He lives in Jacksonville but his heart is in Sri Lanka
2009 interview with Murugan Bhakti editor Patrick Harrigan
Though he grew up in Michigan, Jacksonville resident Patrick Harrigan speaks English with a peculiar accent.
That accent was acquired over two decades living in Sri Lanka, where he often spoke Sinhala and Tamil, the two predominant indigenous languages of the island nation off the Southeast coast of India.
When Harrigan, now 59, first visited in 1971, Sri Lanka still was called Ceylon (the name of the former British colony was changed in 1972).
Initially, he went there because he was interested in Buddhism, one of several religions found on the island, and because English was widely spoken (he hadn't learned the native languages yet).
He immediately found himself drawn by the island's "rich, natural beauty," cultural diversity and a small but intellectually stimulating community of Westerners - including science fiction author and futurist Arthur C. Clarke ("2001: A Space Odyssey").
"I felt it really had a lot to offer me," said Harrigan, who was particularly attracted to the religious tolerance he found in a place where Buddhists, Hindus, Muslims and Christians all openly followed their faiths.
The next year he made the first of many pilgrimages to Kataragama, an ancient shrine that seemed to epitomize the "interreligious dimension."
The shrine, which dates from the Neolithic period, is sacred to the Hindu and Buddhist religions, as well as to the Sufi order of the Muslim religion.
As was the ancient custom, he made the pilgrimage barefoot and shirtless, walking for 58 days down the east coast of the island and then into the jungle, stopping each night in a different village. At the end he spent three days in a hospital recovering.
Over the next 20 years, while he pursued advanced degrees in comparative religion (he completed work on a doctorate but his dissertation was never accepted), he kept going back to the island on which he concentrated his academic research. Having spent two decades training as an expert on Sri Lankan culture, he became a resident in 1988.
By then Sri Lanka had changed a lot from the country he had first visited, he said.
The predominantly Buddhist, Sinhalese majority had taken control of the parliamentary government and instituted increasingly repressive measures against the Tamil minority, which included Hindus, Muslims and Christians.
A civil war began in 1983 and continued until this May when the Tamil Tiger rebels finally were crushed.
But while the religious tolerance that had first attracted him was disappearing from the country as a whole, Kataragama remained a place where people of several faiths co-existed and worshipped together.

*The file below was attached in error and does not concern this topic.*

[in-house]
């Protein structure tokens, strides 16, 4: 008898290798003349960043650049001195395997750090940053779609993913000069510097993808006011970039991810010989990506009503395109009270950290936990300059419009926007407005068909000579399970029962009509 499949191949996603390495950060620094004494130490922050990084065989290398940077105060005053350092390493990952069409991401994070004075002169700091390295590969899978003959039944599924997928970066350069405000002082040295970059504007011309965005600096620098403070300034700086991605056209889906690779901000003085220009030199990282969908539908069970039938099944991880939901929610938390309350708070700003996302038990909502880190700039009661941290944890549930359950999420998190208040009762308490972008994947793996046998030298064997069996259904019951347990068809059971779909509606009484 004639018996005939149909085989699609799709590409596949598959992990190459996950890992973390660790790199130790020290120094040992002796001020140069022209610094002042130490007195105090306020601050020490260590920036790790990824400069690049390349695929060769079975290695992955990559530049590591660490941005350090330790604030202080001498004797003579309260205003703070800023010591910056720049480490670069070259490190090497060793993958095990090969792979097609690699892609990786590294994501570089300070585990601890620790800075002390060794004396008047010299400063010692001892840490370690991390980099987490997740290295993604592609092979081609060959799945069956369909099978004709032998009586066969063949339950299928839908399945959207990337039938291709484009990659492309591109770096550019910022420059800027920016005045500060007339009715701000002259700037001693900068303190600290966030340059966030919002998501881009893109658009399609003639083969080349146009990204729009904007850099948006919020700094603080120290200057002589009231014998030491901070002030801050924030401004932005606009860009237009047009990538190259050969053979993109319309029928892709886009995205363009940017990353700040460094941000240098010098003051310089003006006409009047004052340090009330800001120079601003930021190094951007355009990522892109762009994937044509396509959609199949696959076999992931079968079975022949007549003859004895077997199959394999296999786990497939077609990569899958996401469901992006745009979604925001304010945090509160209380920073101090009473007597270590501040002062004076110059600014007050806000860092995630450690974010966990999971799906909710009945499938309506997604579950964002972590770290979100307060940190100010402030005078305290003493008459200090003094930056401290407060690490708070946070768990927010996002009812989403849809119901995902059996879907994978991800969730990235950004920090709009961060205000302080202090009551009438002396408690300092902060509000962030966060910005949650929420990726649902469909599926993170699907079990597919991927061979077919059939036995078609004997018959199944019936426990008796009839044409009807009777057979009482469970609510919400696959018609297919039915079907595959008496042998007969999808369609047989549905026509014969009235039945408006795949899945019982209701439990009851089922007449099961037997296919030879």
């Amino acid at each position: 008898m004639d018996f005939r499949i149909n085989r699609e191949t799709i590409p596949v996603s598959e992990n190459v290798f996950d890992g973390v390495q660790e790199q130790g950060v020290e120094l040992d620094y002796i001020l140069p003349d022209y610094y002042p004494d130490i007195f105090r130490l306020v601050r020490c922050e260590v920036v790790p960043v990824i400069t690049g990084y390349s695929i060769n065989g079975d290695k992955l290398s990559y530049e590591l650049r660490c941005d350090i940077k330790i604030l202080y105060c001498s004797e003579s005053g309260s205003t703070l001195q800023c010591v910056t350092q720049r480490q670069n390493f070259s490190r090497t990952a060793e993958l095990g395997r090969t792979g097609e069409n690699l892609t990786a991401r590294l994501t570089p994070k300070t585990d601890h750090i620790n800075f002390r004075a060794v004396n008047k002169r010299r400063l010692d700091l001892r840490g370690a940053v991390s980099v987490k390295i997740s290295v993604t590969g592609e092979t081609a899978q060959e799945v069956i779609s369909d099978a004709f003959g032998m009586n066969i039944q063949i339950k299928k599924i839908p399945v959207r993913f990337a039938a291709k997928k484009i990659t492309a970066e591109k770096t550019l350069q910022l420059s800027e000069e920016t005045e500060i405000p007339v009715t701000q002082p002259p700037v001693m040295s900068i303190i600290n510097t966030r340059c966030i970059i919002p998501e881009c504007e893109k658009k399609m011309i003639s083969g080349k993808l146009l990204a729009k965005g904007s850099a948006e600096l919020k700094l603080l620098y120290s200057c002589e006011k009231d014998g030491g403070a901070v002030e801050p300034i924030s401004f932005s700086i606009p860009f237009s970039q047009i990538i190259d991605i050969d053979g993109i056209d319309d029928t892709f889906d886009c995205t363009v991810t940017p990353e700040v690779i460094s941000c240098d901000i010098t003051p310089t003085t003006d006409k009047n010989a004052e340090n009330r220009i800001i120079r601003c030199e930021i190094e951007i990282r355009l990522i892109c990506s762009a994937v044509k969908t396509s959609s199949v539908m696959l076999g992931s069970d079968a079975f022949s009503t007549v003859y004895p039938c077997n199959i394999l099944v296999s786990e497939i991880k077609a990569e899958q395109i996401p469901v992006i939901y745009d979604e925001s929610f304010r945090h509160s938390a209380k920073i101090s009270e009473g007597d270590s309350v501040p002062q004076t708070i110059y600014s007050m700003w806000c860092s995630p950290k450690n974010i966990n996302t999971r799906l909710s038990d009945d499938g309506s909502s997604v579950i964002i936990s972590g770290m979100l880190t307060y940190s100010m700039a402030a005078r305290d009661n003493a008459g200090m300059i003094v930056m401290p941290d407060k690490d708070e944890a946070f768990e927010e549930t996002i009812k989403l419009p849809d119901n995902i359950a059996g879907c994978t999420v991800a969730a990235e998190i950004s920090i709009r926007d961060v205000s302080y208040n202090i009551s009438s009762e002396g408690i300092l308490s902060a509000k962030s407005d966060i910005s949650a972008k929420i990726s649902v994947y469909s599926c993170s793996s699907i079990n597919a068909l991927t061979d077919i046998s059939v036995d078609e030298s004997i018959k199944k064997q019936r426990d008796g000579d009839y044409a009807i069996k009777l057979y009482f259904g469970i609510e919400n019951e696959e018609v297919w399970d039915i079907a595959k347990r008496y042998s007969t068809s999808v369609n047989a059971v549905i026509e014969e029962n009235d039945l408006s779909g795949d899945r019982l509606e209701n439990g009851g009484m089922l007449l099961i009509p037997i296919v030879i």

Despite the fact that the traditional path of the Kataragama pilgrimage passed partly though war-torn territory then held by the Tamil rebels, Harrigan kept making as much of the annual trek as he could. At one point, the number of people making the annual pilgrimage had declined from thousands to just seven, he said.
He also started and continues to administer a Web site, www.kataragama.org, devoted to scholarly research on the shrine.
Despite the war, he lived happily in Sri Lanka, researching and writing, supporting himself by working for nonprofit nongovernmental organizations called NGOs.
When a tsunami arose in the Indian Ocean in late December 2004 and devastated much of Southeast Asia, Harrigan, because he knew the culture and the languages, was approached by both news organizations and charitable groups who wanted to help.
Pandiruppu, a small village on Sri Lanka's east coast, which Harrigan had visited annually during his coastal pilgrimage, had lost 1,711 people in the tsunami.
Working with the Kiwanis Club of Eastern Canada, Harrigan started the Kiwanis Visions of Hope Children's Center, which provides pre- and after-school programs for about 100 kids in the village. There they could receive education and therapy, drink fresh milk and eat fresh vegetables, and relax in a nurturing environment that had been lost when the waves struck.
By last spring Harrigan was devoting most of his time to the center, which had a staff of 14 and a budget of about $1,500 a month.
But Sri Lanka's government, increasingly hostile to foreigners, passed a law in 2008 that decreed foreigners in the country for longer than three years would not have their visas renewed.
As a result, Harrigan had to leave at the end of April 2009. A friend in Jacksonville offered him a job.
Harrigan, who has never married, moved to an apartment off Baymeadows Road in May and went to work at Jacksonville Advanced Machining, headquartered in an office park off Philips Highway.
Leaving Sri Lanka didn't mean severing ties with the Visions of Hope Project, he said. At ten p.m. in Jacksonville, it's morning in Sri Lanka and Harrigan is in daily contact via the Internet and cell phone. In effect, he's working two full-time jobs.
The big challenge now is to raise funds to keep the operation going. Recent deficits forced staff members to take pay cuts and the milk program had to be discontinued, said Harrigan, who receives no salary. For more on the project go to www.navashakti.org.
Harrigan isn't sure whether he'll return to Sri Lanka to live. "I washed up here in Jacksonville," 'he said. "Now I have time to pause and reflect."
Interviewed by Charlie Patton